Reeve Carney, Eva Noblezada



by Sandi Durell



Singer-Songwriter Anais Mitchell (book, music, lyrics) and director Rachel Chavkin (The Comet of 1812), the creatives, have been on The”Road to Hell” for a long time with runs at New York Theater Workshop, in Canada and London tweaking this Greek mythological production. And it appears that the Gods have been kind in this tale of Orpheus and Eurydice updated, upgraded, reimagined and speaking to a cult raving audience. You can’t ignore the beat of New Orleans jazz, pop rock and a little folksy thrown in for good measure. This myth takes place in the French Quarter with a stellar cast of gyrating singer-dancers who are put to task by Ms. Chavkin and choreographer David Neumann.


Andre De Shields


Narrator-host is the lovable charmer, spiffy dressed Andre De Shields as Hermes with many a tale to tell – “It’s a sad song, but we sing it anyway,”. . . and the joint is jumpin’ as the goddess of spring Persephone, a well experienced tough and sassy Amber Gray, winds up marrying Hades, giving pause to “Livin’ It Up on Top,” her six month reprieve from below.

Poor little street orphan Eurydice (gorgeous voiced Eva Noblezada) is hungry, tired and tattered when she meets the sweet falsetto-tenor Orpheus (Reeve Carney) who only seeks to write the love song for which his soul struggles.

The Fates (Jewelle Blackman, Yvette Gonzalez-Nacer, Kay Trinidad) strut their stuff in sheer perfect harmony, making many a point.


Patrick Page, Amber Gray


Alas, when we get to Hell, it is as most people believe – HELL! Work-a-bees factory-style moving in circles (on the concentric moving floor design and scenery of Rachel Hauck) staring without emotion, dirty and tired from digging up the coal for Hades to keep the fires burning. Since Orpheus (in his poetic dilemma) is unaware of Eurydice’s hungry condition, she wanders off into Hades’ territory. The lower than bass, scary sounding Hades is played to the hilt (with echos – sound design by Kevin Steinberg/Jessica Paz) and lighting by Bradley King) by the illustrious Patrick Page, the perfect devil in disguise (pinstripe suit, dark sunglasses, slicked back white hair – great costumes by Michael Krass).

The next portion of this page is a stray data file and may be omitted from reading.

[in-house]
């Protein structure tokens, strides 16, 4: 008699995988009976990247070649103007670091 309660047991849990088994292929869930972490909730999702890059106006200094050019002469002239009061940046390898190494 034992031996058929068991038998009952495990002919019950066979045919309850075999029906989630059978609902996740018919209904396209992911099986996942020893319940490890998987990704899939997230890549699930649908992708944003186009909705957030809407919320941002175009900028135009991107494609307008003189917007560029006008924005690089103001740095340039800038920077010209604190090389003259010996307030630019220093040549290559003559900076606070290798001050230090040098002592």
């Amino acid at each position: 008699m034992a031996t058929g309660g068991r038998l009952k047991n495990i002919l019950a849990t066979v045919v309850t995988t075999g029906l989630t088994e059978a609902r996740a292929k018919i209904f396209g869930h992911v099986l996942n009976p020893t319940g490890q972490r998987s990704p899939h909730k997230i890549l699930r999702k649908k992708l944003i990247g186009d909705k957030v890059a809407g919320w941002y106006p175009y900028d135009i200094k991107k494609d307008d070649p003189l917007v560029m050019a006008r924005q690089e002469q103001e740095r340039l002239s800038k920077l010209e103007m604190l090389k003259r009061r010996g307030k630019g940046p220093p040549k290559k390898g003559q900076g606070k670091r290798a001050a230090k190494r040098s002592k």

The new crop of shows weigh in politically, albeit this closer to Act I was part of Mitchell’s original score, a precursor of things to come – “Why We Build The Wall” – a call and response style heavy duty production piece that makes its impact in great detail:

We build the wall to keep us free

Because we have and they have not!

My children, my children

Because they want what we have got!

Because we have and they have not!

Because they want what we have got!

As the very innocent Eurydice descends below, seduced by Hades, she joins the workers in their robotic toil “Way Down Hadestown” wondering when she will be rescued by Orpheus who finally comes to claim his love and share his song of songs.

It’s especially nice to hear the various musicians introduced one by one on stage in this almost concert style production.

Yes, it’s a love story filled with fire and brimstone, fantastical singing voices that already appears to have quite the following.


Photos: Matthew Murphy


Hadestown runs at the Walter Kerr Theatre, 219 West 48 St., NYC, Run Time 2 hrs, 30 min (one intermission) – open run